The owner of a Wellington burger caravan has come under fire once again following his dealings with a dissatisfied diner who offered a critique of his food.

Yesterday, Ekim Burgers owner Mike Duffy hit back at a customer who accused him of giving her son food poisoning.

On Wednesday, he posted the woman's private message onto the Ekim Burger Facebook page. He later followed this with an irate post, in which he hit back at customers for their lack of respect to those in the service industry.



The post has been viewed thousands of times, and reported by overseas media including the Daily Mail and the Sydney Morning Herald.

Another customer has since come forward to claim Mr Duffy made "inappropriate" comments to her in response to her feedback.

The customer said she emailed the burger caravan last July, after she was dissatisfied with the restaurant's food.

"I have been to Ekim a number of times now... I have since come to the conclusion that I have ordered wrongly each time as I have never left feeling completely satisfied, and in fact haven't had a good Ekim burger experience," the woman's email to Ekim Burgers read.

"More importantly, the burgers (I am vegetarian and was excited by the array of choice you provide) have never offered quite the flavour hit I expected."

In the email, she described her comments as "concerns rather than complaints".

When Mr Duffy responded, he asked the woman to send through a photo of herself, so he could tell his staff what she looked like.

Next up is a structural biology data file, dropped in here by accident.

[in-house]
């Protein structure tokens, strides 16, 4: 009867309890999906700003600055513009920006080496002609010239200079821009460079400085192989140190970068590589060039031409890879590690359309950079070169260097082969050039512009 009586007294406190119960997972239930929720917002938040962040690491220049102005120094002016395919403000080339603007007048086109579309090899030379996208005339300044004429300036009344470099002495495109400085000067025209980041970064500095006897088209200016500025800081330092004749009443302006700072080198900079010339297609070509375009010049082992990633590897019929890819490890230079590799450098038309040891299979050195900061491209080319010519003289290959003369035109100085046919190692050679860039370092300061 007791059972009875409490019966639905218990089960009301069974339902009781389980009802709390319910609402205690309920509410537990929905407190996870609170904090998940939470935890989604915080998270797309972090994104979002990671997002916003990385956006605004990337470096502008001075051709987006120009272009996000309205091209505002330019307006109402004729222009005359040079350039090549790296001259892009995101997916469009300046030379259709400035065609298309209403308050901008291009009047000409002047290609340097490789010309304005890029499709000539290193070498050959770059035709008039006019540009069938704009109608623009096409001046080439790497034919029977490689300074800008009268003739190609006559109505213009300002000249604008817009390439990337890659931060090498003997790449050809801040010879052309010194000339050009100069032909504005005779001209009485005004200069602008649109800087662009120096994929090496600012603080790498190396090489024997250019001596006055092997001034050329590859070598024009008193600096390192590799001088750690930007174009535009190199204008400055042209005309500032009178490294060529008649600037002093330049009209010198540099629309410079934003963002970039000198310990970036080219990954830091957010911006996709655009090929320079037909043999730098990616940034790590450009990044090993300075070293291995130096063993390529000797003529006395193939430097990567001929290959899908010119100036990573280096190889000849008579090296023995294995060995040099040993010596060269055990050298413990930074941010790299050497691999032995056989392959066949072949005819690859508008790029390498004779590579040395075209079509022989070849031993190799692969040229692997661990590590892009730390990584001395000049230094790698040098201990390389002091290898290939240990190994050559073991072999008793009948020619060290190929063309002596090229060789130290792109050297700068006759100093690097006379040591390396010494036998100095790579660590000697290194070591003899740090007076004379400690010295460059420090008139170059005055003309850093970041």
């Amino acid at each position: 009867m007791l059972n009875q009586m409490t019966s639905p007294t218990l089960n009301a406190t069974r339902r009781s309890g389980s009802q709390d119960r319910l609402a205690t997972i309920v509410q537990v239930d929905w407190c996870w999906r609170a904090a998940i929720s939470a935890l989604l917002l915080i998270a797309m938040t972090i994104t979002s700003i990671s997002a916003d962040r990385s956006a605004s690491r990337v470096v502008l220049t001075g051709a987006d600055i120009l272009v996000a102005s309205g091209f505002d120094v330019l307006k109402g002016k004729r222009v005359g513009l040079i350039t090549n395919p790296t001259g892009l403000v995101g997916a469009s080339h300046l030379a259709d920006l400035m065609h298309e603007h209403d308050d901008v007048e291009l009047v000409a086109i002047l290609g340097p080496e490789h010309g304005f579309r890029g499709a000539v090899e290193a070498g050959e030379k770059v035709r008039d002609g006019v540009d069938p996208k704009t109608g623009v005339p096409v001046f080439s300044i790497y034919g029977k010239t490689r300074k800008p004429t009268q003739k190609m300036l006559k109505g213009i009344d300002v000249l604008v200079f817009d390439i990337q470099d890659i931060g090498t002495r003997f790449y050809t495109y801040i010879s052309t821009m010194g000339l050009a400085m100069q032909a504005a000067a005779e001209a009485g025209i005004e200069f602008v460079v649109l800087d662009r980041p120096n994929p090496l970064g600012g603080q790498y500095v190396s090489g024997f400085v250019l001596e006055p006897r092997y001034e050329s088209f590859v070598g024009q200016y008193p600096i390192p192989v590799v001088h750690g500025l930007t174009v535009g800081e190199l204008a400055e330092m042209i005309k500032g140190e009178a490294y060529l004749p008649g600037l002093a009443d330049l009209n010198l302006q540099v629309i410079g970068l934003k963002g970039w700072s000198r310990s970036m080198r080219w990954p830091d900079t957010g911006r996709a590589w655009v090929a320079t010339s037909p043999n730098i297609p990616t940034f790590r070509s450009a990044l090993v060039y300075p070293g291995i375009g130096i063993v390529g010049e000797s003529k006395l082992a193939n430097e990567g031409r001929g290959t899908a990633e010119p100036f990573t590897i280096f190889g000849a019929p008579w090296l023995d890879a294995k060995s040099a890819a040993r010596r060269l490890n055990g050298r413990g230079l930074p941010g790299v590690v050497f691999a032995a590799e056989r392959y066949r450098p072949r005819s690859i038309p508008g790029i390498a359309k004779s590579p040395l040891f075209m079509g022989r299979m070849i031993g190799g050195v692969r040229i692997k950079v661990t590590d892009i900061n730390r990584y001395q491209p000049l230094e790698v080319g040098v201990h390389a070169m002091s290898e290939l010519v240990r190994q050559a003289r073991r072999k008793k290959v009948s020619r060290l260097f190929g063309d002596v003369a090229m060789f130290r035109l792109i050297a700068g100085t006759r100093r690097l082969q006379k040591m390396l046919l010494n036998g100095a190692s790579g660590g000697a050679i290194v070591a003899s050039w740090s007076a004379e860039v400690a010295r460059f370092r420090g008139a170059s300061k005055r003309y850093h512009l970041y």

"This will help us very much, making you easily spotted will make it way easier to tell you to f*** off in person.....," Mr Duffy's response read.


When the woman replied, calling his comments "overly aggressive and incredibly rude", Mr Duffy told the woman to "find a real issue to champion".

The woman said she was shocked by Mr Duffy's attitude.

"Of course eateries - like Ekim - should be proud of their food and it's hard to receive criticism, no matter how harsh. I wasn't expecting a voucher or a huge thanks, or anything in return for that matter, it was just a comment for them to be aware of.

"I totally understand his point... But that gives him absolutely no excuse to take this out on those customers who do say something with perfectly legitimate (or well-backed up) reasoning."

When asked for comment today, Mr Duffy remained unapologetic.

"If you don't like what I'm doing on a personal level, if you don't like me that's your choice. If I don't like you, that's my choice.


"If you don't like what I am doing you don't have to come here, but I'm not going to change what I am doing, just because you don't like it.

"The business has gone from nothing to very popular and successful, because we do what we do, the way we do it.

"If I was to change everything I did for every person that didn't like something about it, it would suffer total identity crisis and everyone would come out alienated because no one would like it."

Mr Duffy said the issue had been blown out of proportion and taken out of context, and his critics had been more insulting than he had ever been.

"The people who have been unimpressed have been more attacking, more abusive, and more hurtful and insulting than anything that I have said.

"What it was, was a direct attack against the individuals that don't respect people... It's about the inequality and the total lack of respect for the service industry, and the service industry in general."


Public relations and crisis communications expert Fleur Revell said eateries needed to steer clear of public interaction with customers, no matter what the situation.

"The old saying 'the customer is always right' may not be based in truth, but the idea behind it is still as relevant today as ever," she said.

"If a restaurant appears to be judging its customers, treats them with a lack of respect, or seems to be ungrateful for their custom, people will simply find other places to eat."